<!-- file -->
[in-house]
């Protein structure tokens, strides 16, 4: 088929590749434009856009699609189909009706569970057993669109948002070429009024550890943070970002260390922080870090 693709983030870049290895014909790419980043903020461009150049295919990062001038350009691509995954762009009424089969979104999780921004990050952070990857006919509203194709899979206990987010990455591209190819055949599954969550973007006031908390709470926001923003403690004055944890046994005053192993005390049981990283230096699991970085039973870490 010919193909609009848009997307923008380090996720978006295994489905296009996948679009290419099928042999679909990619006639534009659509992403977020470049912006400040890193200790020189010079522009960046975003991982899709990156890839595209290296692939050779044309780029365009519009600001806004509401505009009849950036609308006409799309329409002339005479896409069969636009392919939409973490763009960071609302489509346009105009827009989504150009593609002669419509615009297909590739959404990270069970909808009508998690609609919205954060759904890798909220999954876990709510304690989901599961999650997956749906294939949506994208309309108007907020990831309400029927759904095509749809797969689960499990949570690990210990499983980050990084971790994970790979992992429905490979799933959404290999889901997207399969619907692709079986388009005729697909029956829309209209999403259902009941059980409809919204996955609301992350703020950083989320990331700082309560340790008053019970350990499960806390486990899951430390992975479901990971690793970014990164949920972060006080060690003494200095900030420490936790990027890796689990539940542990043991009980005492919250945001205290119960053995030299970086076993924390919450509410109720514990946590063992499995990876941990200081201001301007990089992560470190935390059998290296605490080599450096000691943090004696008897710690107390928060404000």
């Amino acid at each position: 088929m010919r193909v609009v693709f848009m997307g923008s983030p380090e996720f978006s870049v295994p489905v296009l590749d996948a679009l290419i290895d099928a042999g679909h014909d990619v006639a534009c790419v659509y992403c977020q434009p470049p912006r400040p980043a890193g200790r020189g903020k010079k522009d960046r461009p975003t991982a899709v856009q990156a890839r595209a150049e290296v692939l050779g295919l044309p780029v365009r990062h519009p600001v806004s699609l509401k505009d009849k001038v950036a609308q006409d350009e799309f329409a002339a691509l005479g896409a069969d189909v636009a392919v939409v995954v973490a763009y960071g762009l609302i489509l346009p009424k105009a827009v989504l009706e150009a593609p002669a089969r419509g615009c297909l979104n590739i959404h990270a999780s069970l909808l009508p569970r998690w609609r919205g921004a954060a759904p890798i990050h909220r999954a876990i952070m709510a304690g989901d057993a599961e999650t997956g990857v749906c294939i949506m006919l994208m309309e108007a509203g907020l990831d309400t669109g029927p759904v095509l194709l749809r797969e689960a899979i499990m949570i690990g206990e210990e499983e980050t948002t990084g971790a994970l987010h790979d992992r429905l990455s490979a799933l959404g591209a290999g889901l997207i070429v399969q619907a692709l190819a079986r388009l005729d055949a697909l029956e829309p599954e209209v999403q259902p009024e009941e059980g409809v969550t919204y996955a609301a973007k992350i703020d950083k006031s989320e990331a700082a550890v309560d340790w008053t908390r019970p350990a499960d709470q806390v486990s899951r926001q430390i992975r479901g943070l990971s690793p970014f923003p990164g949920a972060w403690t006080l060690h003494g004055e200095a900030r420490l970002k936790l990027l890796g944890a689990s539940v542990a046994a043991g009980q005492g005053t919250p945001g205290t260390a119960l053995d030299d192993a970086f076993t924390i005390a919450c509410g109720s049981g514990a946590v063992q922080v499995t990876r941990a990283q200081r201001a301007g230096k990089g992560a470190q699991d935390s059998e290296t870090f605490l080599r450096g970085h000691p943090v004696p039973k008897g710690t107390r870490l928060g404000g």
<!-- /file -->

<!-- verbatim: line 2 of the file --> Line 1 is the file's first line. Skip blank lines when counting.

């Protein structure tokens, strides 16, 4: 088929590749434009856009699609189909009706569970057993669109948002070429009024550890943070970002260390922080870090 693709983030870049290895014909790419980043903020461009150049295919990062001038350009691509995954762009009424089969979104999780921004990050952070990857006919509203194709899979206990987010990455591209190819055949599954969550973007006031908390709470926001923003403690004055944890046994005053192993005390049981990283230096699991970085039973870490 010919193909609009848009997307923008380090996720978006295994489905296009996948679009290419099928042999679909990619006639534009659509992403977020470049912006400040890193200790020189010079522009960046975003991982899709990156890839595209290296692939050779044309780029365009519009600001806004509401505009009849950036609308006409799309329409002339005479896409069969636009392919939409973490763009960071609302489509346009105009827009989504150009593609002669419509615009297909590739959404990270069970909808009508998690609609919205954060759904890798909220999954876990709510304690989901599961999650997956749906294939949506994208309309108007907020990831309400029927759904095509749809797969689960499990949570690990210990499983980050990084971790994970790979992992429905490979799933959404290999889901997207399969619907692709079986388009005729697909029956829309209209999403259902009941059980409809919204996955609301992350703020950083989320990331700082309560340790008053019970350990499960806390486990899951430390992975479901990971690793970014990164949920972060006080060690003494200095900030420490936790990027890796689990539940542990043991009980005492919250945001205290119960053995030299970086076993924390919450509410109720514990946590063992499995990876941990200081201001301007990089992560470190935390059998290296605490080599450096000691943090004696008897710690107390928060404000």